The sun peaked out for our annual company pruning day on Monday Feb. 22nd at Savoya Vineyard! The four essential steps to pruning a vine are as follows: 1) Access the plant & decide what you want to leave for … Continue reading →
It’s that time of year again. The vineyards are busy with workers pruning and preparing for this year’s growing season. The KWC staff is not exempt from this hard work. On March 21st all KWC employees met at the Savoya vineyard to prune the company block. After a hearty meal, a few sips of bourbon and a quick tutorial from vineyard managers Mark Gould, Taylor Varuska and Seth Miller the company set out with clippers in hand. The company spent the sunny afternoon making thoughtful cuts, pulling old brush from the trellis system and then tipping and tying the new cane to the wire.
As many of you know Ken Wright has been very involved in getting the new viticulture program started at Yamhill-Carlton high school. In conjunction with this new program Ken Wright has worked closely with Y-C Agriculture Science and Technology instructor, Nichole Eskelsen, to offer a summer internship program for the students of Y-C. The internship is offered to students who are directly involved in the viticulture class and tending the newly planted onsite school pinot noir vineyard. In order to keep students involved in agricultural education and viticulture in their summer months off, the KWC internship provides that learning opportunity. We have 14 interns this summer: Kaylie Boschma, Kat Cline, JJ Frank, Darrion Gering, Victoria Horlyk, Sam Kounz, Tamera McKenzie, Nicole Olson, Orrin Ouska, Nathan Pauve, Megan Sauers, Evan Shultz, Ashley VanDeWalle, and Conner Weidner.
As we begin to finish pruning various vineyards, we then mulch up last year’s cane with a heavy flail or cane flail. This speeds up the breakdown process and helps incorporate organic matter back into the soil. It also helps clear the way (literally… due to the high volume of cane it is troublesome to operate any machinery in rows until the cane is broken down) for the next steps in our vineyards which are composting and adding other amendments such as calcium, phosphorous and potassium. Seth Miller, one of our Vineyard Managers, kindly provided some photos of this process.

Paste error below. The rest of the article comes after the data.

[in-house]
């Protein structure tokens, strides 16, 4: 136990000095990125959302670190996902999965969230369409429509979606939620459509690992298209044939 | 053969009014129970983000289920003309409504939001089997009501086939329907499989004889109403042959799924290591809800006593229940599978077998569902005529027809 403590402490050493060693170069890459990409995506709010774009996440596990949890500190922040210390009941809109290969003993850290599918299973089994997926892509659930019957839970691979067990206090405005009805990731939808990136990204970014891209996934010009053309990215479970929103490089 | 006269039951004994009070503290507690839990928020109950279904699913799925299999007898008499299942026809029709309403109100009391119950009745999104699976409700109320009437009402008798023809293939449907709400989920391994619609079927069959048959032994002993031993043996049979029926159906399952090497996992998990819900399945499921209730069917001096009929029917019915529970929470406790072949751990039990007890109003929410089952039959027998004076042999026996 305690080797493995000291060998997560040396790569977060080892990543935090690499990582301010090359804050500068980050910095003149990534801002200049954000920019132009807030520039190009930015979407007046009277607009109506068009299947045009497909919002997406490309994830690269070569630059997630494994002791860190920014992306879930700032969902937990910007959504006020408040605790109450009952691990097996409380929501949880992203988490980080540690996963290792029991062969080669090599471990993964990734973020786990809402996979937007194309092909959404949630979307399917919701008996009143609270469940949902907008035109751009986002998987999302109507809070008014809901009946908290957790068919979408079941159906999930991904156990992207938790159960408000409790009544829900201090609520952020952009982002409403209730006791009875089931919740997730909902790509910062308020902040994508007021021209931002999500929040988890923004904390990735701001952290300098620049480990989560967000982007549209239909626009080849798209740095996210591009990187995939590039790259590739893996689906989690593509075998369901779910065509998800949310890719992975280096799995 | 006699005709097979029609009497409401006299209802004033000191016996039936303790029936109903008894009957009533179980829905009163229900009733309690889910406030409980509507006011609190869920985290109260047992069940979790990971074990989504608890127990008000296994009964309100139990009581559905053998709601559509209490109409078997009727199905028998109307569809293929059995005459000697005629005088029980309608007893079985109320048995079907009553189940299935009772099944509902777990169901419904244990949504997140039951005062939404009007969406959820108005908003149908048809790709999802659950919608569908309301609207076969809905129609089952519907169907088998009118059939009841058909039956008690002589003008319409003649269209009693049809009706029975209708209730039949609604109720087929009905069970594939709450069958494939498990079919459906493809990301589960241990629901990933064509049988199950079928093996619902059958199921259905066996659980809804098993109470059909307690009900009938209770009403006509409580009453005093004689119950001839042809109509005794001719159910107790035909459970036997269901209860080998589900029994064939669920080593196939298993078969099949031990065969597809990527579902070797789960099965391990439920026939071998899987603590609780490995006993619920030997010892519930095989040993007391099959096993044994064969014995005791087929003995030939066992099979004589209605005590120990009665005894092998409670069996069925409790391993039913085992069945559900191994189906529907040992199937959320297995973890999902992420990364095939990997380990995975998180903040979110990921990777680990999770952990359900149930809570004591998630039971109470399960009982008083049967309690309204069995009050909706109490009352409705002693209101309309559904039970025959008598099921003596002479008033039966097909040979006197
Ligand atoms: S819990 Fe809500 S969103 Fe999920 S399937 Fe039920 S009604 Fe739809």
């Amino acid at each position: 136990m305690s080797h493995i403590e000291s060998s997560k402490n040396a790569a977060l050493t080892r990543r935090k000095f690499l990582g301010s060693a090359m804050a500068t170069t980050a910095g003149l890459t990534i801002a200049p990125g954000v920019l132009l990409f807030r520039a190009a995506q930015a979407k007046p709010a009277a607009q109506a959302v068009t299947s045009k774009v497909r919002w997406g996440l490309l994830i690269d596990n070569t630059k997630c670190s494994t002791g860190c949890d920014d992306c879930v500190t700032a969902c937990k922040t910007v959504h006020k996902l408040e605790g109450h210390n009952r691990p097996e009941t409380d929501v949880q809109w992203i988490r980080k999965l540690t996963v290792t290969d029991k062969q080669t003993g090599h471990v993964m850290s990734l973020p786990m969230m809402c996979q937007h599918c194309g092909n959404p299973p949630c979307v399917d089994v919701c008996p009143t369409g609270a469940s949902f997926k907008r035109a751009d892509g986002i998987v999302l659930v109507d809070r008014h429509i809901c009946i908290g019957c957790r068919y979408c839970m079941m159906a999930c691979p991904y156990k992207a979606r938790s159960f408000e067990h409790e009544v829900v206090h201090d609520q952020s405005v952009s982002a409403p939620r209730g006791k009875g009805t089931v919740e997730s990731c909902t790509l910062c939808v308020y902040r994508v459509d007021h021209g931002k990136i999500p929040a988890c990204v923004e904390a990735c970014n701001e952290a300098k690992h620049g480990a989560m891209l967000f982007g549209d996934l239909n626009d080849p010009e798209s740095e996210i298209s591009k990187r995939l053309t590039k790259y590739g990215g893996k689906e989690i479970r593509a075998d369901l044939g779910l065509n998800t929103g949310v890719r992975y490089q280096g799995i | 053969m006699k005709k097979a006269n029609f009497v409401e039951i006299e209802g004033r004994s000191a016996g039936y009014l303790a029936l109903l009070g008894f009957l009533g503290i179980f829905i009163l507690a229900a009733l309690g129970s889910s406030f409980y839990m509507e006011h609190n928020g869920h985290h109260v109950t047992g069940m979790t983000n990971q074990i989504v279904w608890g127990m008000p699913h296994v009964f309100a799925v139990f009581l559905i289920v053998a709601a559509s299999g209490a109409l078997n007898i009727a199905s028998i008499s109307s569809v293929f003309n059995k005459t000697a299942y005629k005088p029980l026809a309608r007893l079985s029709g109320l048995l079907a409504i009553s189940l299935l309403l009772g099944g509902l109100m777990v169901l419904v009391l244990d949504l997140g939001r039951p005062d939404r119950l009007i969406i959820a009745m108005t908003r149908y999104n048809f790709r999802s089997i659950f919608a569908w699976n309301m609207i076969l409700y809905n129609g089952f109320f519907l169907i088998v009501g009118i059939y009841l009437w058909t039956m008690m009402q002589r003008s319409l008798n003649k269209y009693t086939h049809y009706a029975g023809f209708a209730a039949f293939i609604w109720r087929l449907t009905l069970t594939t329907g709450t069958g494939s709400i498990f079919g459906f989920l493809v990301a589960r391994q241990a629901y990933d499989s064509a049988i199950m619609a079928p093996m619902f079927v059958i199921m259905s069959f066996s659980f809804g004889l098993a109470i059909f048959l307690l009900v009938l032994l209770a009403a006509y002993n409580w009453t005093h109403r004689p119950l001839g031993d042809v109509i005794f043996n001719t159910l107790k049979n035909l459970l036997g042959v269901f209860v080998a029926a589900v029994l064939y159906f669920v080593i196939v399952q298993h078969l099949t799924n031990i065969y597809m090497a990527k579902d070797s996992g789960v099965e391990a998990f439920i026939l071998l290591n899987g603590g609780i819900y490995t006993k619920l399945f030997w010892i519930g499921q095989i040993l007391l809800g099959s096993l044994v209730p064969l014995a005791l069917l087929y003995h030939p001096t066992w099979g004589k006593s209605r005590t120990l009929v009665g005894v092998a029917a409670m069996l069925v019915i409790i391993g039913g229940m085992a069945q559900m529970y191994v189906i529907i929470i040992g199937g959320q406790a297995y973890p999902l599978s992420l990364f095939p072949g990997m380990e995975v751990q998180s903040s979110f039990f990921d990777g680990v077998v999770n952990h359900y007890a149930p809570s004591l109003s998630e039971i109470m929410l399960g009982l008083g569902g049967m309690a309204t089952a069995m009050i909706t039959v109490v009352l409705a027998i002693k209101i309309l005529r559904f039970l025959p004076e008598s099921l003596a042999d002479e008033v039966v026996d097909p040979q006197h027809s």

The first picture is of a row with cane gathered in it.
The next two are of loading compost and an example of the spreader.
The last one is of a row that has been flailed and then given a sufficient dressing of compost. This row will next be limed and in the late spring will be disced into the soil and replanted with a cover crop.
In doing these things we are establishing a solid foundation for a healthy vineyard. Plants with good health and vigor balance are better able to resist disease and ripen fruit. There is also a correlation with nutrition levels and the ability to properly ferment after harvest in the winery. In other words, the yeast works better when the fruit is healthy.